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Epilepsy Res. 2006 Apr;69(1):15-29. Epub 2006 Feb 8.

Effects in vitro and in vivo of a gap junction blocker on epileptiform activities in a genetic model of absence epilepsy.

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1
Neurobiologie et Pharmacologie mol├ęculaire, INSERM U 573, 75014 Paris, France.

Abstract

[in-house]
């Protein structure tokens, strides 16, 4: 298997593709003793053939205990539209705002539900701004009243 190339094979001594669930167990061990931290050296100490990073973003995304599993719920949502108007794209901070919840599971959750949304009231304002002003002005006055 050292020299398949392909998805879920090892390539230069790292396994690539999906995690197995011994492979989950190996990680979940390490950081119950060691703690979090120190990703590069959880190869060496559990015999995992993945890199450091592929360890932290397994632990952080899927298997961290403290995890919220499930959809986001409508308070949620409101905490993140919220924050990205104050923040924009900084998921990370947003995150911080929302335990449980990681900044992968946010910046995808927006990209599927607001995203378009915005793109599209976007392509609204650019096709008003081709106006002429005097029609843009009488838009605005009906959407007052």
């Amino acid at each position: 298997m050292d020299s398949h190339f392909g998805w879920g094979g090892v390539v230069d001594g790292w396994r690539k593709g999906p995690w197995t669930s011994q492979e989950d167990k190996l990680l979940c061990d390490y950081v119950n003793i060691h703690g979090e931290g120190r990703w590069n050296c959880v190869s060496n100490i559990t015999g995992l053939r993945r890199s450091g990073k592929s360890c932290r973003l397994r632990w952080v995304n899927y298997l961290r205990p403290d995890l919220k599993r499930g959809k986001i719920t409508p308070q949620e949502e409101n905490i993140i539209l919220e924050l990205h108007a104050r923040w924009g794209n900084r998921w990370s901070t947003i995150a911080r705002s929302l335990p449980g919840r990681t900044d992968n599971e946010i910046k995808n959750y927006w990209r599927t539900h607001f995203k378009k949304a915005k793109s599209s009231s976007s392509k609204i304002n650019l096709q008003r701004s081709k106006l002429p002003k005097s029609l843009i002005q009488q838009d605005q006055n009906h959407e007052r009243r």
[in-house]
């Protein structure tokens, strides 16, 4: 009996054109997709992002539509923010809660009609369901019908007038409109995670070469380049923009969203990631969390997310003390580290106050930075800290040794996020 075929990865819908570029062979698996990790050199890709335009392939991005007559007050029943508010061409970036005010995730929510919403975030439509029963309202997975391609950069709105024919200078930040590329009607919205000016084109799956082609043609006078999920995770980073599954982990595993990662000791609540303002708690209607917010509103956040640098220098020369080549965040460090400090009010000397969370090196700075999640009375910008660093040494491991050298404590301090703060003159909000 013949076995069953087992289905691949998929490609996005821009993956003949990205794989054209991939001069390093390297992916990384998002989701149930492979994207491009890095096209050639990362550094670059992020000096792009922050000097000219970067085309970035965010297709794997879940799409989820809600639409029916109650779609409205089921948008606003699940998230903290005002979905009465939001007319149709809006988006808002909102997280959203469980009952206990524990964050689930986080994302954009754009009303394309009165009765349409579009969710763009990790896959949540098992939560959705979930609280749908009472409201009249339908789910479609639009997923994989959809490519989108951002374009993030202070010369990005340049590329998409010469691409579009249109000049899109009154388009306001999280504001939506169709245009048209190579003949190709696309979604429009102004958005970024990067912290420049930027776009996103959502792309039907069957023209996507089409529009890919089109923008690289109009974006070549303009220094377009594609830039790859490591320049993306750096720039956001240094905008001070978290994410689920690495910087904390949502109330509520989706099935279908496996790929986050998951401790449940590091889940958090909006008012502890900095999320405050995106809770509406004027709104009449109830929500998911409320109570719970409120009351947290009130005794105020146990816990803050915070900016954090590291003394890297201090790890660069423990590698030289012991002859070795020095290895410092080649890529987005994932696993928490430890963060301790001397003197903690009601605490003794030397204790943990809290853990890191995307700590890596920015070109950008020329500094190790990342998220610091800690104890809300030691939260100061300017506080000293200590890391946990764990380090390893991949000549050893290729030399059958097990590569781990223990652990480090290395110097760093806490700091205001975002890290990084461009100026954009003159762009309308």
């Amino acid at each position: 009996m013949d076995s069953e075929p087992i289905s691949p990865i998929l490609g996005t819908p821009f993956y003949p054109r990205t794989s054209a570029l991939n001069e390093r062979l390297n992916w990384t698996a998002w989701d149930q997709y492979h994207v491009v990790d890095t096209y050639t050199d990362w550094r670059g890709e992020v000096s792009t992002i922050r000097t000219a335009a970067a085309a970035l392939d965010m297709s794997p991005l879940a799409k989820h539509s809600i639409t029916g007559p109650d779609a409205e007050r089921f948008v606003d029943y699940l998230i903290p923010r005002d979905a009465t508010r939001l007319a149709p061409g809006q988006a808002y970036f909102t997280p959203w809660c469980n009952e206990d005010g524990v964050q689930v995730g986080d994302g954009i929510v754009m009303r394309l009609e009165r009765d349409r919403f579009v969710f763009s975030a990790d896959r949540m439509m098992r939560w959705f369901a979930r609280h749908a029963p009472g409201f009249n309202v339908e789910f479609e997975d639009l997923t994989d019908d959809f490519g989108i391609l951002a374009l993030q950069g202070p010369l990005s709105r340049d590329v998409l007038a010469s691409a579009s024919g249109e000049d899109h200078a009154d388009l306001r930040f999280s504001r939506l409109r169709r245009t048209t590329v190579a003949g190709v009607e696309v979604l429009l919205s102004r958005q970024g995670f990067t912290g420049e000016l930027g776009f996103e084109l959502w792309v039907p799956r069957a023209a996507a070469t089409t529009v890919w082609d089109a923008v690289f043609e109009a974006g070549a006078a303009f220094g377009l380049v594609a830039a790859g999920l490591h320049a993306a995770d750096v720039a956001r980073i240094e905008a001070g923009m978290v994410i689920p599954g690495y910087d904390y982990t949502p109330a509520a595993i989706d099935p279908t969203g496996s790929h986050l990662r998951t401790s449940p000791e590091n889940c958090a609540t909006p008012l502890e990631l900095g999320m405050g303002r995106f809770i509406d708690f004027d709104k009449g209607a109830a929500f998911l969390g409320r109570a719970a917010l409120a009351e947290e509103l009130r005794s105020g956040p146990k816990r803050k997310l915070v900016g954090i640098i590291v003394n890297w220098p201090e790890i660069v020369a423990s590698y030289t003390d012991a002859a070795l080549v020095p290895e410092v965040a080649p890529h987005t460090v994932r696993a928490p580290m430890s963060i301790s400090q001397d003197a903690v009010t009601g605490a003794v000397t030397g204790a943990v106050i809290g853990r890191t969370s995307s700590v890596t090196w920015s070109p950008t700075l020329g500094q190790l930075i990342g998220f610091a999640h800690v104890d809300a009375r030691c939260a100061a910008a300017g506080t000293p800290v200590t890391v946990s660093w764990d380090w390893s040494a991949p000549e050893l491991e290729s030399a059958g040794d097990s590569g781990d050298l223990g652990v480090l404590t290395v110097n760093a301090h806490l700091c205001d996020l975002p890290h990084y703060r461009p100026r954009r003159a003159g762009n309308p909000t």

We investigated the effects of carbenoxolone (CBX), a gap junctions (GJ) blocker, on epileptiform activities in vivo and in vitro. In a first series of experiments, i.p. CBX decreased the cumulative duration of cortical spike-wave discharges (SWD) in adult Genetic Absence Epilepsy Rats from Strasbourg (GAERS) without reduction in the SW amplitude or frequency. Since SWD are generated in thalamocortical networks, we studied the effect of CBX on thalamic and cortical activities elicited by 4-aminopyridine (4AP) in thalamocortical slices from GAERS or non-epileptic rats (NER). Spontaneous ictal-like activities (ILA) were recorded simultaneously in thalamus and somatosensory cortex. However, experiments where these structures were surgically separated showed that ILA were generated in the cortex and recorded by volume conduction in the thalamus. GABA-dependent negative field potentials were also recorded in the cortex, either isolated or initiating ILA. After bath-applying CBX (100 microM), the frequency and cumulative duration of ILA decreased but less rapidly in GAERS than in NER slices and they disappeared at a time point when GABA-dependent negative potentials remained. These data suggest that GJ do not mediate the 4AP induced interneuronal synchronisation but may be implicated in the spreading of the synchronised activities from interneuronal networks to principal neurones. Our results show that CBX exerts an antiepileptic action in vivo, and that GJ blockers limits spread of synchronised activities in vitro. They may represent an appropriate target for development of new antiepileptic drugs.

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